Research Papers

Variational Discrete Developable Surface Interpolation

[+] Author and Article Information
Wen-Yong Gong

Institute of Mathematics,
Jilin University,
Changchun 130012, China
e-mail: gongwenyong@gmail.com

Yong-Jin Liu

Department of Computer
Science and Technology,
Tsinghua University,
Beijing 100084, China
e-mail: liuyongjin@tsinghua.edu.cn

Kai Tang

Department of Mechanical Engineering,
Hong Kong University of
Science and Technology,
Hong Kong 00852, China
e-mail: mektang@ust.hk

Tie-Ru Wu

Institute of Mathematics,
Jilin University,
Changchun 130012, China
e-mail: wutr@jlu.edu.cn

Contributed by the Design Engineering Division of ASME for publication in the JOURNAL OF Computing AND INFORMATION SCIENCE IN ENGINEERING. Manuscript received February 27, 2012; final manuscript received December 16, 2013; published online February 26, 2014. Editor: Bahram Ravani.

J. Comput. Inf. Sci. Eng 14(2), 021002 (Feb 26, 2014) (9 pages) Paper No: JCISE-12-1028; doi: 10.1115/1.4026291 History: Received February 27, 2012; Revised December 16, 2013

Modeling using developable surfaces plays an important role in computer graphics and computer aided design. In this paper, we investigate a new problem called variational developable surface interpolation (VDSI). For a polyline boundary P, different from previous work on interpolation or approximation of discrete developable surfaces from P, the VDSI interpolates a subset of the vertices of P and approximates the rest. Exactly speaking, the VDSI allows to modify a subset of vertices within a prescribed bound such that a better discrete developable surface interpolates the modified polyline boundary. Therefore, VDSI could be viewed as a hybrid of interpolation and approximation. Generally, obtaining discrete developable surfaces for given polyline boundaries are always a time-consuming task. In this paper, we introduce a dynamic programming method to quickly construct a developable surface for any boundary curves. Based on the complexity of VDSI, we also propose an efficient optimization scheme to solve the variational problem inherent in VDSI. Finally, we present an adding point condition, and construct a G1 continuous quasi-Coons surface to approximate a quadrilateral strip which is converted from a triangle strip of maximum developability. Diverse examples given in this paper demonstrate the efficiency and practicability of the proposed methods.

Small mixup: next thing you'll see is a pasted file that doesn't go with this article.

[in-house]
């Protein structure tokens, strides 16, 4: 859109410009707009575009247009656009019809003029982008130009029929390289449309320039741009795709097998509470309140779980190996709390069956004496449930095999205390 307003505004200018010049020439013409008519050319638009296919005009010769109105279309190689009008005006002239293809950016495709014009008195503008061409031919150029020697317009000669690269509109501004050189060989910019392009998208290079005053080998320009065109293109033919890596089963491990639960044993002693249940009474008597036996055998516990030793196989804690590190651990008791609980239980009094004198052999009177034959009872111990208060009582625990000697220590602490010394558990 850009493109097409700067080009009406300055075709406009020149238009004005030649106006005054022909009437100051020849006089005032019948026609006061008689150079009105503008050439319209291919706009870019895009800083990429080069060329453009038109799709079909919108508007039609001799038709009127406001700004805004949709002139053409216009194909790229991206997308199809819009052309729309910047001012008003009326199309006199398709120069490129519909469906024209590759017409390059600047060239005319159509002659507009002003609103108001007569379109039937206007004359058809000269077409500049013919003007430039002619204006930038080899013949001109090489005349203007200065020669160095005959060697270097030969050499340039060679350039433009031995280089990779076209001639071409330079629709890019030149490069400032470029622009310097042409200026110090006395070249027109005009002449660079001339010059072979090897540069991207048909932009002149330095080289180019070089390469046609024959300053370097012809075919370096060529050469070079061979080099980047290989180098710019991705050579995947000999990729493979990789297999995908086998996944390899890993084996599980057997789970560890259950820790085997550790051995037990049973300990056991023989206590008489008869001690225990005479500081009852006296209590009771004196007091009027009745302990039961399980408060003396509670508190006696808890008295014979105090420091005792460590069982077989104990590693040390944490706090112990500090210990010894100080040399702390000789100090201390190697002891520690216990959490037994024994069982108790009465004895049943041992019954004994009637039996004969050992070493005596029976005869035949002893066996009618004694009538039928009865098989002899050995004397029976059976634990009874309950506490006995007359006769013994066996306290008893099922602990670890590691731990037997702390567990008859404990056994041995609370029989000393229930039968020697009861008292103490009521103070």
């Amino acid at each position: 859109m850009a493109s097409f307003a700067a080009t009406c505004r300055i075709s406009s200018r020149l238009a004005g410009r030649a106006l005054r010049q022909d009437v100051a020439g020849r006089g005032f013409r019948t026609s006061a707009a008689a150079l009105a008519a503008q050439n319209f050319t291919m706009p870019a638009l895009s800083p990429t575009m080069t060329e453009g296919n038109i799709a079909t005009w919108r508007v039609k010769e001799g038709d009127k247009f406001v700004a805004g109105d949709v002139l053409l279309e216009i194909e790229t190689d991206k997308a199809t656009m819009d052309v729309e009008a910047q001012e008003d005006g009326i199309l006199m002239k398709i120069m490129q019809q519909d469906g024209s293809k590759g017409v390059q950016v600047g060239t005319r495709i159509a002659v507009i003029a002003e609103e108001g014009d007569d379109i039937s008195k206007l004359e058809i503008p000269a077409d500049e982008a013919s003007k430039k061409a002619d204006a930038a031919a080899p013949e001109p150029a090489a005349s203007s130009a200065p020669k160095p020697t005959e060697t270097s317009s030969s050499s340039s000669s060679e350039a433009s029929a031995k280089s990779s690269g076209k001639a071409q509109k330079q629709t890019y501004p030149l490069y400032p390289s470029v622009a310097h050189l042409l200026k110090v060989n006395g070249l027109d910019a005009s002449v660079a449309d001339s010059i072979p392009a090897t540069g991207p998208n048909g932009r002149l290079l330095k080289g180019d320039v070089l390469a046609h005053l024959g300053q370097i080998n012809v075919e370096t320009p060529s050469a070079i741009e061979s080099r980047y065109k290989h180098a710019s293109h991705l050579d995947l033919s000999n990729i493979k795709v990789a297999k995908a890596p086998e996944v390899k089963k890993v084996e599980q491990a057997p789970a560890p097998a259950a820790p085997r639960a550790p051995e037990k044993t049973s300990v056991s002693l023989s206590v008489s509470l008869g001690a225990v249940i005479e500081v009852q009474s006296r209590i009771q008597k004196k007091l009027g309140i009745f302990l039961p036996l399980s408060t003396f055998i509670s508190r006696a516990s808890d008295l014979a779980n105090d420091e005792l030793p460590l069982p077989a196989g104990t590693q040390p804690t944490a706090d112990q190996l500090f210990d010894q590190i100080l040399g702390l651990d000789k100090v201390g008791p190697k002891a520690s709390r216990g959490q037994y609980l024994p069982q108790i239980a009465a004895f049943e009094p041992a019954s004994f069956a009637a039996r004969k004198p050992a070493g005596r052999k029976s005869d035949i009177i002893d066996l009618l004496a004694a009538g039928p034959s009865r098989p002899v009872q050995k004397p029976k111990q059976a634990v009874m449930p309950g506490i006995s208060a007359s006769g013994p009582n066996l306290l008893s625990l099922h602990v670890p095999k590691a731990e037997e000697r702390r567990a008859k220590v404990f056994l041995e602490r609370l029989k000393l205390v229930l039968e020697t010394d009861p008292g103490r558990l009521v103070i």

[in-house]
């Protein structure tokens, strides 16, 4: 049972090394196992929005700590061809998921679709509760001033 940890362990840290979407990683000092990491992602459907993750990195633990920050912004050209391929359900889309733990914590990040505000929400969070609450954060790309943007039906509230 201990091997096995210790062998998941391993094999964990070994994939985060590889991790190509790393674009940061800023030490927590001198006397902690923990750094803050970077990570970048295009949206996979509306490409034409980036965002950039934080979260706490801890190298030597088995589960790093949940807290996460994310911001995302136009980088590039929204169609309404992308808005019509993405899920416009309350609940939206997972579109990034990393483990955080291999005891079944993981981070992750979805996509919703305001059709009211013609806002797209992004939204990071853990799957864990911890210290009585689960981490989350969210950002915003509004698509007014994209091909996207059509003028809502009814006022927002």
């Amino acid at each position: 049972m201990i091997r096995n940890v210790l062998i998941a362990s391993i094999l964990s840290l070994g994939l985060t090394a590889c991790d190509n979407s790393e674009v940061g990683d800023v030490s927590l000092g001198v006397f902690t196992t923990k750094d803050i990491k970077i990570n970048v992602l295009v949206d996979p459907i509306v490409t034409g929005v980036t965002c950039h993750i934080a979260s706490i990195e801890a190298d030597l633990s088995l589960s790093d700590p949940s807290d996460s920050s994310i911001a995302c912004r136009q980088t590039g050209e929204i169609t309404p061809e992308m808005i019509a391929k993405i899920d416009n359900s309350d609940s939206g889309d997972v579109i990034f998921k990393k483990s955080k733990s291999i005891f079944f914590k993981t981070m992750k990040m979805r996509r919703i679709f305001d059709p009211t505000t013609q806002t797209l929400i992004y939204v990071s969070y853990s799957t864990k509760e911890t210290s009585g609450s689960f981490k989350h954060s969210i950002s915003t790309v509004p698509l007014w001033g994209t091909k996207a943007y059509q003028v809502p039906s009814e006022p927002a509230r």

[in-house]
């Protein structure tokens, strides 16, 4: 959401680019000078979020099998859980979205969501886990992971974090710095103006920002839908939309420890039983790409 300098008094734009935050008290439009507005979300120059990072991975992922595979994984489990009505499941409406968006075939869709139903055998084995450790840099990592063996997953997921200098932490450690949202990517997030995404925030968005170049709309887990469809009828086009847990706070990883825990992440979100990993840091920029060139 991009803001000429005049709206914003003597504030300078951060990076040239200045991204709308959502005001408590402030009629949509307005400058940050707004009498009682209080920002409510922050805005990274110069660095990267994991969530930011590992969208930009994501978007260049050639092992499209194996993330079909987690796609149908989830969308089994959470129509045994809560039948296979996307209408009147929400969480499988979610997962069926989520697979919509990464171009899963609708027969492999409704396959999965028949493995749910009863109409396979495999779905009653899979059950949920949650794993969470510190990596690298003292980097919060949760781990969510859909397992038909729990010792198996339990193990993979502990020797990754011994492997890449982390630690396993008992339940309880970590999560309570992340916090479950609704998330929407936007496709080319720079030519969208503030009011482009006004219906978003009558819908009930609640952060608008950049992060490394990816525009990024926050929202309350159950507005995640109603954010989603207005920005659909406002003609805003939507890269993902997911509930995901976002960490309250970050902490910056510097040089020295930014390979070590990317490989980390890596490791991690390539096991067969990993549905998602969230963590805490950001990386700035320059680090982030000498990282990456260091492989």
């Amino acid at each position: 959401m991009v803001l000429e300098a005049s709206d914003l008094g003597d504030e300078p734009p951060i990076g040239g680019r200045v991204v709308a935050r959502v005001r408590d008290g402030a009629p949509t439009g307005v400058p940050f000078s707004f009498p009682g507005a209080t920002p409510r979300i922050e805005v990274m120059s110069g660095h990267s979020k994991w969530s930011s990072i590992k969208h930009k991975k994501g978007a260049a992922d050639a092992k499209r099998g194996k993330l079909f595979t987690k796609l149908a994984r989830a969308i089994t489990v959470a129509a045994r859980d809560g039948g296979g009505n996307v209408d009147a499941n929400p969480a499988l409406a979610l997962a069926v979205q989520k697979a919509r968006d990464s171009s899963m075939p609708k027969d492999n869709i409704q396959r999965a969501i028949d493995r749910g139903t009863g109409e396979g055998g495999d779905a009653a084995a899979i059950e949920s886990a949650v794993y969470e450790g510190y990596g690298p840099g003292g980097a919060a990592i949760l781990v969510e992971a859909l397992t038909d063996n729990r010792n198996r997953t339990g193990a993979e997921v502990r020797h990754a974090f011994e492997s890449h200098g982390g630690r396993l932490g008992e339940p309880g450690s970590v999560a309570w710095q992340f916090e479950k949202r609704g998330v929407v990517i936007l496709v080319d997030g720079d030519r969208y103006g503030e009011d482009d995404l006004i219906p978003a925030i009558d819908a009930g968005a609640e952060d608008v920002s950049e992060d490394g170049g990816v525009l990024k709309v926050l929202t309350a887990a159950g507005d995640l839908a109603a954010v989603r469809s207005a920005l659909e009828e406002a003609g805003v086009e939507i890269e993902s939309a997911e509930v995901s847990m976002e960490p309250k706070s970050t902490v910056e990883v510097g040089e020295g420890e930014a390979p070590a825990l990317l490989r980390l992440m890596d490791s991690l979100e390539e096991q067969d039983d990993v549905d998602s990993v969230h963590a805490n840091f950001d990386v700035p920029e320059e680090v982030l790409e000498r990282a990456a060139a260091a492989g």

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Fig. 1

(a) Discrete developable surface. (b) Normal map

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Fig. 2

Boundary bridge triangulation (a) and boundary triangulation (b) generated by the same closed polyline

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Fig. 3

Two halves P(l+) and P(l-) by a rung 〈i,j〉. (a) Two bridge triangles from 〈i,j〉. (b) Visibility vertex Pk of rung 〈i,j〉.

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Fig. 4

A multiple connected region (a) and a cut (b)

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Fig. 5

Two Catmull–Rom splines with τ = 0.5 in (a) and τ = 1.0 in (b)

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Fig. 6

A tent model is generated by different methods. (a) Wang and Tang’s result [6]. (b) The result of Liu et al. [4]. (c) Our result.

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Fig. 7

Modify a polygon boundary by moving its vertices within a bound. Adjusting the vertex Pi finally obtains Pi'.

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Fig. 8

The diagram of adding point rule

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Fig. 9

(a) An umbrella model. (b) Wire umbrella model. (c) Unfolded planar mesh of an optimal triangulation.

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Fig. 10

(a) A tower model is made up of five optimal triangulation strips. (b) The solid model of the tower. Right column: unfolded planar meshes of several optimal triangulation strips.

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Fig. 11

(a) The top surface of a mouse is made up of five optimal triangulation strips. (b) The variational developable surface interpolation, and the black points represent the varying points. Right column: unfolded planar meshes.

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Fig. 12

(a) A hat model consists of three optimal triangulation strips (except the feather model and top surface). (b) The variational developable surface interpolation, and the black points represent the varying points. Right column: unfolded planar meshes.

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Fig. 13

(a) A flower model. (b) The flower model after varying several points. (c)–(j) Unfolded planar meshes corresponding to the optimal triangulation strips in (b). (k) The solid flower model.

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Fig. 14

(a) The top surface of a mouse is made up of two optimal triangulation strips. (b) Two strips in (a) are converted into two quadrilateral strips. (c) The top surface is approximated by two G1 continuous quasi-Coons surfaces.



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